by Lucy Aspden, The Telegraph, September 19, 2018
Since it was announced that Beijing will host the 2022 Winter Olympic Games the interest in snow sports in the China has skyrocketed, with dozens of new ski resorts opening and the government funding huge initiatives to get the Chinese population into skiing and snowboarding.
The latest announcement to hit headlines is the planned development of the world’s largest indoor ski resort, to be built in Shanghai.
Wintastar Shanghai will cover a whopping 227,000 square metres, with the ski slope itself spanning 90,000 of those.
The new development has been designed by award-winning Italian architect Massimo Mercurio of Singapore-based, Mercurio Design Lab. Behind the space-age facade of the building, inside the interior is said to draw inspiration from European ski resorts, icebergs and the charm of the Alps.
Behind the project is KOP Limited, a Singapore-based real estate development and entertainment company, the new resort will be the company’s largest project to date. The operation of the new facility will be run by Majid Al Futtaim, the company behind Ski Dubai, which was the Middle East’s first indoor ski slope.
The UAE indoor ski resort was the largest in the world when it was built back in 2005, the new facility in Shanghai will be almost three times larger. Majid Al Futtaim has been behind some of the world’s most ambitious snow-sport openings in recent years, as well as Ski Dubai, the company launched Ski Egypt in 2017, the first indoor ski resort in Africa, while Ski Saudi and Snow Oman are also in development.
KOP has estimated that the new facility in the Pudong New Area of the Chinese city will welcome an estimated 3.2 million visitors each year. There will be three slopes of varying gradients, including a slope of Winter Olympic training standard measuring 3km in length, according to reports.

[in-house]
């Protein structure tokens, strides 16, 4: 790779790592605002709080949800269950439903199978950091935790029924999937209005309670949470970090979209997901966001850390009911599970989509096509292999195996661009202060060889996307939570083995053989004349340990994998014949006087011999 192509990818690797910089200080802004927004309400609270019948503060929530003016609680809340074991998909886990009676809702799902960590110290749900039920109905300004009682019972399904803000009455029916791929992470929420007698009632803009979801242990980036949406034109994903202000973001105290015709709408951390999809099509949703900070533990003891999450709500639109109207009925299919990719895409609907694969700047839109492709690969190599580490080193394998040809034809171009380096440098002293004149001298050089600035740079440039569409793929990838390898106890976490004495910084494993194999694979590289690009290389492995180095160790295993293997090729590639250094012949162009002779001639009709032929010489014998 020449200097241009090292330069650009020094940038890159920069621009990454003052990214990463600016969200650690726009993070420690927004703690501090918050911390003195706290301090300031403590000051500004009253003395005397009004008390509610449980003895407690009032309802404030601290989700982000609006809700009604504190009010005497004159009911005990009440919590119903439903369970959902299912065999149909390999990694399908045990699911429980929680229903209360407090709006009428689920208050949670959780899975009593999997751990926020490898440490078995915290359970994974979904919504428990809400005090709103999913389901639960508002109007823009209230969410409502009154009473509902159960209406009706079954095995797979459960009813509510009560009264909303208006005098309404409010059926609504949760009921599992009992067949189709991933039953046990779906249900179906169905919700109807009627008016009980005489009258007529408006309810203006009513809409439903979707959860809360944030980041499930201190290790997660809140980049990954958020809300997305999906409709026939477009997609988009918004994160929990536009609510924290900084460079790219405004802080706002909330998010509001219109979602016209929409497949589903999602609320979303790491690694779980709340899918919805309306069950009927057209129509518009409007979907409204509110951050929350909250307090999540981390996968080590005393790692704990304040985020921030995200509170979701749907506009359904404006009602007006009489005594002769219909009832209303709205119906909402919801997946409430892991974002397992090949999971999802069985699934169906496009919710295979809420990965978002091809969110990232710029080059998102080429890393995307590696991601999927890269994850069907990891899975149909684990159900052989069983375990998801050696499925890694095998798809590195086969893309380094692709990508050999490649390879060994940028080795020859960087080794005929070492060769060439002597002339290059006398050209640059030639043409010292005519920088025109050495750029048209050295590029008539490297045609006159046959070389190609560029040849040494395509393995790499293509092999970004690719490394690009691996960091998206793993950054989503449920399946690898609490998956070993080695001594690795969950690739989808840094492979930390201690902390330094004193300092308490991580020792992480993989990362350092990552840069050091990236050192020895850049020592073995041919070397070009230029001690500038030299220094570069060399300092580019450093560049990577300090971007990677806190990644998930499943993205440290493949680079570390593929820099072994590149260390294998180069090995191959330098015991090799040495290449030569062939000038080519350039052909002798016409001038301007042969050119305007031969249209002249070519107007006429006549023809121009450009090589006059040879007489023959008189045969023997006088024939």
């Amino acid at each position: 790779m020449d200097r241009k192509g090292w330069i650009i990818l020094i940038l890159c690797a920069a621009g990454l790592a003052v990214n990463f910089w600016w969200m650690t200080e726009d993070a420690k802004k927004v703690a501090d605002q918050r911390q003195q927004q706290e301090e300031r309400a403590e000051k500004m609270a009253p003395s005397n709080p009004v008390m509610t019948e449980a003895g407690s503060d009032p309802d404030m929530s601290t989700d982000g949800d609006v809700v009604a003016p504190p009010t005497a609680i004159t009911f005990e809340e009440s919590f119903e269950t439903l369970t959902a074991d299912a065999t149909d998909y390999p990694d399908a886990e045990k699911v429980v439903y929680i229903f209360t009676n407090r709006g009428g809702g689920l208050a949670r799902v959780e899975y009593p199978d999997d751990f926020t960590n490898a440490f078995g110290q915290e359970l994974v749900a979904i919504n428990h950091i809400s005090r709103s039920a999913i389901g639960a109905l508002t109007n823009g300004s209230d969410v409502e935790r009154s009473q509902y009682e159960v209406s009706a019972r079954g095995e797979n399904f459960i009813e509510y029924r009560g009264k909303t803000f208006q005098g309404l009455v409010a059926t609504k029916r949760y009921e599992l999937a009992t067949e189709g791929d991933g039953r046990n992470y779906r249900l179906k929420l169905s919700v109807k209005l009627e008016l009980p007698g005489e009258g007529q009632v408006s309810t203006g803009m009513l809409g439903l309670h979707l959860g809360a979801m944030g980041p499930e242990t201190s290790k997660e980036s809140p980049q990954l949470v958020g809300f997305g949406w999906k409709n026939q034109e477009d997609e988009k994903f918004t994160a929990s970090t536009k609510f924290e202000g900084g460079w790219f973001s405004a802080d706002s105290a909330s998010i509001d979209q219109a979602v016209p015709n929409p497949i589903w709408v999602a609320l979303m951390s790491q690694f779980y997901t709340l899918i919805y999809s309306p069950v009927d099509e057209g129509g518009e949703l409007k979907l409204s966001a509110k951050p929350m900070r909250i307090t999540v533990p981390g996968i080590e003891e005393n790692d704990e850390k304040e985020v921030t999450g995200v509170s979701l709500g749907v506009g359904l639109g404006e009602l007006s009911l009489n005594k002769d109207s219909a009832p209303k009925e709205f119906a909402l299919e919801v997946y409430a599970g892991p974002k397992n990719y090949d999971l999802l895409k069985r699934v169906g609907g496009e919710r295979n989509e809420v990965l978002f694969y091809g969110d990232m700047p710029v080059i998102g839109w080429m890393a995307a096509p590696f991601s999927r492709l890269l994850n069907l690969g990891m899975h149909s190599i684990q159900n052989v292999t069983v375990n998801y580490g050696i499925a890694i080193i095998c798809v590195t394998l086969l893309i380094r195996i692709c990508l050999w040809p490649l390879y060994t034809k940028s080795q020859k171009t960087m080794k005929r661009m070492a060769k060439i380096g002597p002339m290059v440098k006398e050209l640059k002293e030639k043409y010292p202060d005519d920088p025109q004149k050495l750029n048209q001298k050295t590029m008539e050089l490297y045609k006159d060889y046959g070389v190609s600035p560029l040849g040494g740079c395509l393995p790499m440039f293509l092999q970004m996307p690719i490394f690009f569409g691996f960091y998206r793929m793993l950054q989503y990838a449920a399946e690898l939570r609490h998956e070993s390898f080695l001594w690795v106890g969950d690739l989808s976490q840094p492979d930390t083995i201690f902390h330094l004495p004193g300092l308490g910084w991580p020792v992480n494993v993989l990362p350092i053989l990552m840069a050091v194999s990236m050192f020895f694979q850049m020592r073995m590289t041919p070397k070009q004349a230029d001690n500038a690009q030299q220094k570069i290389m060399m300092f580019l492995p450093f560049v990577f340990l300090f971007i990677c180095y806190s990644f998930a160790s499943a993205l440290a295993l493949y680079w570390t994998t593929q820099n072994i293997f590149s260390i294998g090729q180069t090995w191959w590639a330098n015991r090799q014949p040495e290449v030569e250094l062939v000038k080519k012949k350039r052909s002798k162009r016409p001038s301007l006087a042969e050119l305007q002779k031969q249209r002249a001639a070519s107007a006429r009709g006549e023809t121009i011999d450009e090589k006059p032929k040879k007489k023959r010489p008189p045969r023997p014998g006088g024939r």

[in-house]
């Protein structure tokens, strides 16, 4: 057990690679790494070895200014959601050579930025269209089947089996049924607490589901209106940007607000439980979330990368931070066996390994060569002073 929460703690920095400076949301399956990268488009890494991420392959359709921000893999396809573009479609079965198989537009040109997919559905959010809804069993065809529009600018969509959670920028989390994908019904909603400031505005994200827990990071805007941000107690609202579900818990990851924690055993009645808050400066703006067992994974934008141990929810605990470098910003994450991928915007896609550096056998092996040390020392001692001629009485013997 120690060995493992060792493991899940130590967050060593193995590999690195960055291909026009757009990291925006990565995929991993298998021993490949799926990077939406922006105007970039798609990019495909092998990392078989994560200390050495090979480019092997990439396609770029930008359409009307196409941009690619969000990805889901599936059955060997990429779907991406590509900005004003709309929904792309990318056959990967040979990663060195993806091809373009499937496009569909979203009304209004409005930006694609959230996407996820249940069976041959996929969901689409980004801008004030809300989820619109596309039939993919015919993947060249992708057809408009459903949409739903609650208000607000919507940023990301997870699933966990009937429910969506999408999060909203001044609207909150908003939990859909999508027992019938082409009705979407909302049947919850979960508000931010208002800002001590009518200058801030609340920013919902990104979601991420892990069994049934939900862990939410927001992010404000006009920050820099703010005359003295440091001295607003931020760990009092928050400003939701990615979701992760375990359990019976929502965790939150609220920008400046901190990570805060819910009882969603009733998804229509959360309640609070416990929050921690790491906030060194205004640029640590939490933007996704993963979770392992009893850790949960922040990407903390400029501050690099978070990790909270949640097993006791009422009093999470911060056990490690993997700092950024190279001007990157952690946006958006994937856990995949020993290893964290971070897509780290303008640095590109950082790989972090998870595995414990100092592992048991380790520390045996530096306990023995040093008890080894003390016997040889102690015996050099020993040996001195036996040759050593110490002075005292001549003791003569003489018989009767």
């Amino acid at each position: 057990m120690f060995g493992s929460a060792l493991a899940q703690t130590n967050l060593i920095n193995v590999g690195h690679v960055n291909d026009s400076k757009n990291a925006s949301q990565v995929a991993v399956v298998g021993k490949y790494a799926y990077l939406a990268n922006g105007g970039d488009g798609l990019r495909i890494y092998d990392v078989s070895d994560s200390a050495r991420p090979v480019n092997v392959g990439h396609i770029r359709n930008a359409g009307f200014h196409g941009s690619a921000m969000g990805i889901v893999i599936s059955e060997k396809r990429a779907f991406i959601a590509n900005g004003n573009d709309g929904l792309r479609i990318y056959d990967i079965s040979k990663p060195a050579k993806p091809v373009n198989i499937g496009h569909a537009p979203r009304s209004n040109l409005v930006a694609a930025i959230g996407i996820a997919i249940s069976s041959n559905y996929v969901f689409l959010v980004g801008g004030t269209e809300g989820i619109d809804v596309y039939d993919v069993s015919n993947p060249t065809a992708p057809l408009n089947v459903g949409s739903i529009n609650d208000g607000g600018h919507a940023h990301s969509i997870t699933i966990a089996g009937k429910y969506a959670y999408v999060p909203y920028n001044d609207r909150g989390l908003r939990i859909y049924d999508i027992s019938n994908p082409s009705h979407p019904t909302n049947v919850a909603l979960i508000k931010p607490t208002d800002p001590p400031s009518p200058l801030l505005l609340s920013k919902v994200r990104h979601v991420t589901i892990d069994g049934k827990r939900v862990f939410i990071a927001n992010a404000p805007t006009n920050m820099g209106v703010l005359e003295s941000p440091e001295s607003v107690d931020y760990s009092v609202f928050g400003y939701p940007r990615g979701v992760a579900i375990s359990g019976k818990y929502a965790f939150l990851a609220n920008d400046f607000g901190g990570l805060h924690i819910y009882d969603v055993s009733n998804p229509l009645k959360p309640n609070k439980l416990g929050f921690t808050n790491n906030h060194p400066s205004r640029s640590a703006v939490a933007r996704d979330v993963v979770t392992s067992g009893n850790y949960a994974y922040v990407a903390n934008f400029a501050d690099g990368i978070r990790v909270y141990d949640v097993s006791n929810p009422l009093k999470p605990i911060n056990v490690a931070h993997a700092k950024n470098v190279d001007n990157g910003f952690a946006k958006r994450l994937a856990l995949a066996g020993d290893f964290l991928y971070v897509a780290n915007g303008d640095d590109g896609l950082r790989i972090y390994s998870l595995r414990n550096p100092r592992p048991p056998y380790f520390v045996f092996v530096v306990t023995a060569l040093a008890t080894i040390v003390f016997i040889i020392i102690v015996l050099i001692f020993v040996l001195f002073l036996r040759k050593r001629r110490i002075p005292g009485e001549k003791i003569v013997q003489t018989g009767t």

On opening, Wintastar Shanghai will steal the title of the world’s biggest indoor ski resort from the Harbin Wanda Indoor Ski and Winter Sports Resort, which opened in July 2017. With six different runs, accommodating up to 3,000 people, the facility in Harbin, near China’s northern border with Russia, covers an estimated 80,000 square metres.
According to a Chinese ski industry white paper 12.1 million Chinese people skied in 2017, that's less than one per cent of the country’s estimated 1.38 billion population. This is a statistic the government are keen to change ahead of the 2022 Winter Olympic Games. In 2016 China’s National Development and Reform Commission revealed plans worth an estimated £169 billion to build hundreds of new ski resorts ahead of the Games, in an attempt to boost the country’s medal prospects. The state-owned China Daily newspaper suggests there could be as many as 800 new resorts by 2022, as well as 650 skating rinks, to encourage an estimated 300 million people to get involved in winter sports.
“The timing for Wintastar Shanghai could not be better, with Chinese consumers yearning for travel, leisure, novel experiences, and winter sports being the next big thing in China because of the Beijing Winter Olympics 2022,” said Ms Ong Chih Ching, the executive chairman and executive director of KOP.
“Majid Al Futtaim’s impeccable track record will help bolster Wintastar Shanghai’s vision to bring world-class, hi-tech and safe indoor skiing and snow play into China,” said Ong.
In addition to skiing and snowboarding facilities Wintastar Shanghai will also cater for non-skiers, with après activities including shopping, restaurants and bars, a spa, ice skating rink and an events space to host exhibitions and performances.
There will also be four new themed hotels run by luxury hotel chain Montigo Resorts, these will include ski-in/ski-out Alpine-themed accommodation and a new ice hotel.
In a tropical twist, there will also be a Nordic-themed water park set over two levels and taking up 28,000 square metres of the space. Designed around a Nordic Viking theme there will be indoor and outdoor slides, a beach club and infinity pool. Visitors to the water park will also be able to see all the action on the centre’s ski slope, from the warmth and comfort of their swimming suits.
The news from Shanghai comes just a month after architectural firm ATAH announced the opening of a year-round state-of-the-art dry ski slope in the mountains near the city of Qingzhou, which spans 17,000 square metres.